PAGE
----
I used this strategy as a plenary to a lesson on fractions, decimals and percentages. I gave the pupils different cards of decimals, fractions and percentages with either definitions, sums or answers on it. Each of the also had a grid like at a real life Bingo game. They were to move around the class to find their match and then they were to cross it off on the grid. Obviously, the pupil with the first completed row would shout out BINGO!

    I used the strategy as a plenary. The kids found it very interesting because it was something different to the norm.

    I shared the tool with the rest of the colleagues in my department as a demonstration and said that they could change it to which ever way they preferred. They came across to be very positive.

    Pupil engagement [ 3 ]
    Pupil enjoyment [ 3 ]
    Pupils meeting lesson objectives [ 3 ]
    Suitability of technique for the content being delivered [ 3 ]
    How much YOU enjoyed using this technique [3 ]

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  5. Barish17:00

    Success!
    Time taken to prepare (in minutes) – 20 minutes
    Class - Year 8 (1)

    I used this activity as a starter to a speaking and listening exercise in English.

    We have just started a media/non-fiction unit on Travel Writing and I wanted my students to loosen up and feel confident about talking to their group members and the class as a whole. This activity was brilliant in getting rid of any initial inhibitions; it was a chance for the class to have fun while at the same time doing some relevant fact-finding.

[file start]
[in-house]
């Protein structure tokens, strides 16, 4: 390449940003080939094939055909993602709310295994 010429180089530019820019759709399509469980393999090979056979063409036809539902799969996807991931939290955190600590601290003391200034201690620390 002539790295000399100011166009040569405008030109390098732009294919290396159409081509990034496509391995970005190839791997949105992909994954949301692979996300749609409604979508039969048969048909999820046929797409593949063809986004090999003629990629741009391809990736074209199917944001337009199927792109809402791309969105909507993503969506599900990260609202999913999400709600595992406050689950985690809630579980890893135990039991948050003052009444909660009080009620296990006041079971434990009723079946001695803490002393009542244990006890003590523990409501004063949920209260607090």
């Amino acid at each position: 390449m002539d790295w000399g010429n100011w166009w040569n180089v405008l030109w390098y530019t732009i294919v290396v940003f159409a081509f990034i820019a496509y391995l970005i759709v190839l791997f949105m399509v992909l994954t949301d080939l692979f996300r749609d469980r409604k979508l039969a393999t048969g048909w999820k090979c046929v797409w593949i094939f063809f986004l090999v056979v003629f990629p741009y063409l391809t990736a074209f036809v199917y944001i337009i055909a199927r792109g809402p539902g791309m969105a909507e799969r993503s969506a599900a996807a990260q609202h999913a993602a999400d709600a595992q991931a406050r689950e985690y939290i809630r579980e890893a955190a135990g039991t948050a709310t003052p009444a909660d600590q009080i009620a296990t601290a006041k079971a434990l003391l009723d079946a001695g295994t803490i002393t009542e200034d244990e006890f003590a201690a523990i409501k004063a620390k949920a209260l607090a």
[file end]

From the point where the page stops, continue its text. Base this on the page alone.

The “find someone who” was basically made up of questions concerning students’ holidays, examples being: “find someone who has swum with dolphins”, “…has seen the Statue of Liberty in person” and “has used ever lost anything at the beach”. This task was a fantastic starter for lesson where the main activity consisted of speaking in groups about previous holidays, describing memorable food and locations etc.

    My students absolutely loved this game, they were incredibly enthusiastic about finding out the fun information and it really worked in getting them to become relaxed and confident with one another.

    My advice to anyone trying this would be to set some ground rules beforehand as it can be a rowdy game; I actually got the class to think about these and tell me – this way they take responsibility for their actions.

    Pupil engagement [4]
    Pupil enjoyment [4]
    Pupils meeting lesson objectives [4]
    Suitability of technique for the content being delivered [4]
    How much YOU enjoyed using this technique [4]

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  6. James17:02